Love Hurts Actually

Love Hurts Actually

Love Hurts Actually

First published in Entertainments by

IMAGINE that Emma Thompson throws a dinner party.

Who might the illustrious lady of UK film invite, and what would they talk about?

In the world of the Monkey Poet, she invites the cast of Love Actually in an unofficial sequel to the hit film, but most definitely not written by Richard Curtis.

The Monkey Poet – aka Matt Panesh – takes on the role of the ever hopeful Colin the caterer, who in Curtis’ film leaves the UK for the USA to find the girls he can’t get at home because “I am Colin. God of Sex. I’m just on the wrong continent, that’s all”.

In Love Hurts Actually Colin is still catering, but this time he’s serving up the drinks and snacks to Alan Rickman, Liam Neeson, Hugh Grant, Martine McCutcheon and 'the little boy who grew up to be in Game of Thrones' at their annual Christmas get together.

There are laughs, jocularity, class war and a surprise visit from the late Sir John Gielgud.

And there might be a surprise in store at the end.

“I write comedy with a point to it,” says Panesh, “but it is not a case of hitting the audience around the head with a big stick – it’s about laughing your socks off for 40 minutes, then I’ll get to the point at the end.”

You don’t have to have seen the film to enjoy the show and if you have, it doesn’t matter whether you loved it or hated it.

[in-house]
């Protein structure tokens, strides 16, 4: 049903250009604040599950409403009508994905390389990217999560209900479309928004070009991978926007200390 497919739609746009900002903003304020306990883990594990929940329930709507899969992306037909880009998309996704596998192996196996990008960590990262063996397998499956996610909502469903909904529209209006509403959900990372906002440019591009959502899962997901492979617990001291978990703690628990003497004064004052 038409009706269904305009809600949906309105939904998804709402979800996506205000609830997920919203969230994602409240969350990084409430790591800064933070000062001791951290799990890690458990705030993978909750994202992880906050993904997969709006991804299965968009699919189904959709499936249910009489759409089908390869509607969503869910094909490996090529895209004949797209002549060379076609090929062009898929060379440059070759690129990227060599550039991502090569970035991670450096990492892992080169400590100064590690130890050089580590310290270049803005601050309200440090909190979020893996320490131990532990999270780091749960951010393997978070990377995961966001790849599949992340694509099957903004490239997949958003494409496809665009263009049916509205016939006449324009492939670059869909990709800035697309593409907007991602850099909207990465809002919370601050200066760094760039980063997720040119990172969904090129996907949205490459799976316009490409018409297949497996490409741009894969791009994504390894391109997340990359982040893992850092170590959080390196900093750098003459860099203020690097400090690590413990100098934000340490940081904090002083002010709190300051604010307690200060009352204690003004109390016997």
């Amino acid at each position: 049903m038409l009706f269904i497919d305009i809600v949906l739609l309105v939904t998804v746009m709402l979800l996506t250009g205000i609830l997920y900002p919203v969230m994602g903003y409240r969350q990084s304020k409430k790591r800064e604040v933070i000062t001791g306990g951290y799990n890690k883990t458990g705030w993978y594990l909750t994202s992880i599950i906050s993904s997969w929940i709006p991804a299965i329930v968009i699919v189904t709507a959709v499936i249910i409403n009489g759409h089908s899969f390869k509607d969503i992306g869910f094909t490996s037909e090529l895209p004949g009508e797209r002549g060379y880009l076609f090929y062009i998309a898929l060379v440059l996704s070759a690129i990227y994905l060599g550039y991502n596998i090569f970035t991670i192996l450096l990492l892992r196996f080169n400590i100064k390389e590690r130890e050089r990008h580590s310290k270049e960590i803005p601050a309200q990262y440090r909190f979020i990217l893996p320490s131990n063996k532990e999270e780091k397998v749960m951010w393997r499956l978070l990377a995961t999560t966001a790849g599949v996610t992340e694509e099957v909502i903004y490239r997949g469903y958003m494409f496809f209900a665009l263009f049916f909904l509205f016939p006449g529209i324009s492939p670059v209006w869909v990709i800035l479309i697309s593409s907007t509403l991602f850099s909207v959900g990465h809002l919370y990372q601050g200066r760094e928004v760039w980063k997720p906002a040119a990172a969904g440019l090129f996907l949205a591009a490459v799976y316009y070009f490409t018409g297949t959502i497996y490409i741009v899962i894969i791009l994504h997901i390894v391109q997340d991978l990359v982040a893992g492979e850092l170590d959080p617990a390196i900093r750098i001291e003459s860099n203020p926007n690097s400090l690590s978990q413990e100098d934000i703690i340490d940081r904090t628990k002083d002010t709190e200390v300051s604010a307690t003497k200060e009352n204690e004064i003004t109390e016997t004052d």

“There are plenty of in-jokes for those who love the film, acid satire for those who hate it, and dollops of other stuff for those who have never seen it, so they won't be left behind."

Panesh, who lives in Manchester, took an acting course in his youth and found it “cliquey” and not to his taste at all.

“Then I thought if I can’t go in front of the camera, I’ll go behind it and did a TV operations course, but that was even worse!” he says.

He did some bar work and then went into sales, but the lure of performing proved too strong.

“I was in a sales job and they offered me a promotion if I didn’t go to Edinburgh, but I only lasted for about three weeks. It was a six-figure salary but it was like saying ‘as long as you consign your dreams to the dustbin’.

“Funnily enough,” he adds, “everyone I’ve met since I actually started doing this has been lovely.”

He now has a schedule of writing a show, taking it to the Edinburgh Festival, touring in the US, returning home to Manchester then starting to write the next one.

He doesn’t shy away from the controversial – the first show was entitled Welcome to Afghanistan – “It was as funny as it sounds!” he quips.

And he welcomes his reviewers, whether bad or good.

“I once had someone throw a load of beer bottles at me in the US,” he recalls.

“But that worked out all right because I got the nickname ‘trashcan guy’ and everyone around the comedy circuit got to know about it. I’d rather have a fivestar review here and a one-star review there than three stars all the way.”

He’s been to Salisbury before with his past two shows but his new show, he says, is the one he is the most proud of.

“It is the fastest-paced show I’ve ever done and it’s hard work, but it’s also the most fun. It’s a roller-coaster and by the time I get to the end the audience is dazed – and so am I!”

The first 45-minute half of the show consists of the dinner party parody Love Hurts Actually, then the second half is stand-up.

“You can tell which half it is by what I drink,” says Panesh. “The first half is water, the second half I have a beer and relax.”

* Love Hurts Actually is at Salisbury Arts Centre on Saturday, May 3 at 8pm and is suitable for ages 16 and up. Tickets and information at salisburyartscentre.co.uk, or call 01722 321744.

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